Bible Answer

How do you draw a line for appropriate hermeneutics on “type”?

Having followed your studies on Genesis, Exodus and Ruth, I found that Pastor Stephen Armstrong uses the concept of "type" a lot: Ruth is a type of Gentile church, Boaz is a type of Christ, Naomi is a type of Israel etc...However Dr John MacArthur seems to take a more conservative approach, believing the only true types are those stated in the New Testament. What is the right hermeneutic approach to take?

Properly identifying and interpreting types in Old Testament scripture is a matter of some debate, as your research uncovered. Simply put, there is no one, universally-accepted hermeneutic when it comes to types. 

Some teachers like John MacArthur takes a very conservative approach, believing that only those types specifically identified in New Testament teaching are legitimate. Certainly, this is a “safe” approach to interpreting types, and no one could be faulted for this view.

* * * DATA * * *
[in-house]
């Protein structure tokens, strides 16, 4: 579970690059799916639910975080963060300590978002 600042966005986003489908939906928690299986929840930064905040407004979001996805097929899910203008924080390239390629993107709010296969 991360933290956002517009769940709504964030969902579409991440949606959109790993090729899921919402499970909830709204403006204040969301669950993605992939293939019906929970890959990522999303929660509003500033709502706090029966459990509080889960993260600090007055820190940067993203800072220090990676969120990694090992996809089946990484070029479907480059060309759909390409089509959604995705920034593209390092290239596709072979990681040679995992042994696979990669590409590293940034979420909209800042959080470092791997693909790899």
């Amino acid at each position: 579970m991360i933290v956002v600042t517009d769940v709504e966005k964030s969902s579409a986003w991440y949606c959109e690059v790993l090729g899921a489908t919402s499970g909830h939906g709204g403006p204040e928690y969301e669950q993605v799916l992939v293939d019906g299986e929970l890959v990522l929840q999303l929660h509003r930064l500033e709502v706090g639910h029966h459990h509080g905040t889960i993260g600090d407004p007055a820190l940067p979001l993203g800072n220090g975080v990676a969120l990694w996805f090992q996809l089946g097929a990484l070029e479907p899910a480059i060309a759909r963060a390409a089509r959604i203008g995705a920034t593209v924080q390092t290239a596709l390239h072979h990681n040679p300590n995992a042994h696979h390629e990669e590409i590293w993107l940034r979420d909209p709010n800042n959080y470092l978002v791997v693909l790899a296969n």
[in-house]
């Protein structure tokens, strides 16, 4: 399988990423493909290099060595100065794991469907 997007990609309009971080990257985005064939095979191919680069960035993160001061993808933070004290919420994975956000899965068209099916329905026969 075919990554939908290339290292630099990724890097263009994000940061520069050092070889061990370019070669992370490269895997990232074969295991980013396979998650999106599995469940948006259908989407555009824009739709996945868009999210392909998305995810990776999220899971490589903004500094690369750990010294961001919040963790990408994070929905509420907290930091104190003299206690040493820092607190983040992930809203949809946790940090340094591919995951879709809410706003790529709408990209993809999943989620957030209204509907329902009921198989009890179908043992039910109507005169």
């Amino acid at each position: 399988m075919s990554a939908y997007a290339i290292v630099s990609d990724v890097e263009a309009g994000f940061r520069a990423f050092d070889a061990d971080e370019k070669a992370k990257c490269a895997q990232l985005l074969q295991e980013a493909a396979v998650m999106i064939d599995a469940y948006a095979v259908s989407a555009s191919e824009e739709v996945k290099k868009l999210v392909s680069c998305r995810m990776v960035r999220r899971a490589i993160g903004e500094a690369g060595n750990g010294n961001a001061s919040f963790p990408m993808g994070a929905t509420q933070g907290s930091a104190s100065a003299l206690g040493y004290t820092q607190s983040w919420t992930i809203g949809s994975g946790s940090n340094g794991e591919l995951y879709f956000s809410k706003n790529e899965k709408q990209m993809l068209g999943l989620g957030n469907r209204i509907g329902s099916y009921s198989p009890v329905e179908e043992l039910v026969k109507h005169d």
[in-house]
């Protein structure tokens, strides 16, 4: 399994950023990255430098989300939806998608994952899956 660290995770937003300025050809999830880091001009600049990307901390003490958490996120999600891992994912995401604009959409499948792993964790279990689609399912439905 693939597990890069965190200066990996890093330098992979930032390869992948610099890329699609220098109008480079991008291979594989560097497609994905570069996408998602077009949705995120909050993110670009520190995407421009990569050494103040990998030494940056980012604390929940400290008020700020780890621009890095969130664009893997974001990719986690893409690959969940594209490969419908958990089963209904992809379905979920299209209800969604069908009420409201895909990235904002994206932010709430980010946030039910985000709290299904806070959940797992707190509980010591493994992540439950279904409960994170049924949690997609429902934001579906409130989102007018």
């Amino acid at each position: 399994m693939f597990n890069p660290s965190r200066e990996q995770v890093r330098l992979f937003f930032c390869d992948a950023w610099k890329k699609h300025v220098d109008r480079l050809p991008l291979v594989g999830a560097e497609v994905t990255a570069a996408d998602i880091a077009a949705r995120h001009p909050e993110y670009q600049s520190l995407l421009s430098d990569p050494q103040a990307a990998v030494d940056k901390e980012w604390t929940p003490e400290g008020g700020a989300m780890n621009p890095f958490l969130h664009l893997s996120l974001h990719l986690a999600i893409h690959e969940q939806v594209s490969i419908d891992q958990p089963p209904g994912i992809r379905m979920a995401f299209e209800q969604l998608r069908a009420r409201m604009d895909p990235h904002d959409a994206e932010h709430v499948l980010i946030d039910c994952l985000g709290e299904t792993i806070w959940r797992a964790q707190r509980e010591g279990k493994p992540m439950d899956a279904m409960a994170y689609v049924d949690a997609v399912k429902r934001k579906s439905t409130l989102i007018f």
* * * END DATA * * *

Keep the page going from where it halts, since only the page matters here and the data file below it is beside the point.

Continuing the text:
On the other hand, many Bible teachers including Pastor Armstrong believe that the Old Testament contains many types beyond those specifically named in the New Testament. A few types were referenced by New Testament authors, while many others were simply left to speak for themselves. Pastor Armstrong believes that limiting our recognition of types to only those mentioned in the New Testament is unnecessarily narrow (as MacArthur himself seems to acknowledge). 

Furthermore, it requires a blind eye to overlook the many types of Christ and His plan of redemption throughout the Old Testament. From the story of Joseph in Egypt to the design of the tabernacle to the characters and circumstances of the book of Ruth, types are plainly visible in almost every book of scripture. In most cases even skeptics like MacArthur will still acknowledge the connections to Christ in these stories, but they stop short of classifying them as types. Pastor Armstrong views such distinction as semantic rather than hermeneutic.

Therefore, if a teacher chooses to depart from the conservative approach (like Pastor Armstrong frequently does), how do we know when and how to identify a type in the Old Testament? In short, we must let the text prove itself in that regard. A true Old Testament type will fit and agree with scripture’s teaching in all its details, such that the picture is clearly in focus and not “forced” or imagined. Obviously, there is a possibility for error, as in any interpretation of scripture, but careful scholarship guards against the worst errors.